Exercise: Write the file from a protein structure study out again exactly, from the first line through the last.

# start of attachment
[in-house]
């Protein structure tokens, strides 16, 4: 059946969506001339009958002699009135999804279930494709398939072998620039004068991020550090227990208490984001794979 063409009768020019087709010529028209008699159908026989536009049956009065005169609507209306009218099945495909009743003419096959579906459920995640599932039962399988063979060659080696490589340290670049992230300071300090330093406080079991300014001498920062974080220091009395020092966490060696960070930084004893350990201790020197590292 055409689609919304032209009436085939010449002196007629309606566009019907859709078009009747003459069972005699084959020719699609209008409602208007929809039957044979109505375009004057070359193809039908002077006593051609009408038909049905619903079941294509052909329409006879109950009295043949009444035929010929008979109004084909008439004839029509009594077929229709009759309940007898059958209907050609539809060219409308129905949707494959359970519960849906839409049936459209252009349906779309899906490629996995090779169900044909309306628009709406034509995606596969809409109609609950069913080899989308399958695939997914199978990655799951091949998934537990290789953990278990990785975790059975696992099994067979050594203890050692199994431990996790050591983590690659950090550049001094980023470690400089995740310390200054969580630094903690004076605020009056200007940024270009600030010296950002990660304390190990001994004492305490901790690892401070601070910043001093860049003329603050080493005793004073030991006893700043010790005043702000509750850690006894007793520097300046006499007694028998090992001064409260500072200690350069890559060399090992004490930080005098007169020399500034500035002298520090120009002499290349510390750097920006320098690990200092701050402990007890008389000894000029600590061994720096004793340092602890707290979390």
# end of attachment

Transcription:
[in-house]
């Protein structure tokens, strides 16, 4: 059946969506001339009958002699009135999804279930494709398939072998620039004068991020550090227990208490984001794979 063409009768020019087709010529028209008699159908026989536009049956009065005169609507209306009218099945495909009743003419096959579906459920995640599932039962399988063979060659080696490589340290670049992230300071300090330093406080079991300014001498920062974080220091009395020092966490060696960070930084004893350990201790020197590292 055409689609919304032209009436085939010449002196007629309606566009019907859709078009009747003459069972005699084959020719699609209008409602208007929809039957044979109505375009004057070359193809039908002077006593051609009408038909049905619903079941294509052909329409006879109950009295043949009444035929010929008979109004084909008439004839029509009594077929229709009759309940007898059958209907050609539809060219409308129905949707494959359970519960849906839409049936459209252009349906779309899906490629996995090779169900044909309306628009709406034509995606596969809409109609609950069913080899989308399958695939997914199978990655799951091949998934537990290789953990278990990785975790059975696992099994067979050594203890050692199994431990996790050591983590690659950090550049001094980023470690400089995740310390200054969580630094903690004076605020009056200007940024270009600030010296950002990660304390190990001994004492305490901790690892401070601070910043001093860049003329603050080493005793004073030991006893700043010790005043702000509750850690006894007793520097300046006499007694028998090992001064409260500072200690350069890559060399090992004490930080005098007169020399500034500035002298520090120009002499290349510390750097920006320098690990200092701050402990007890008389000894000029600590061994720096004793340092602890707290979390």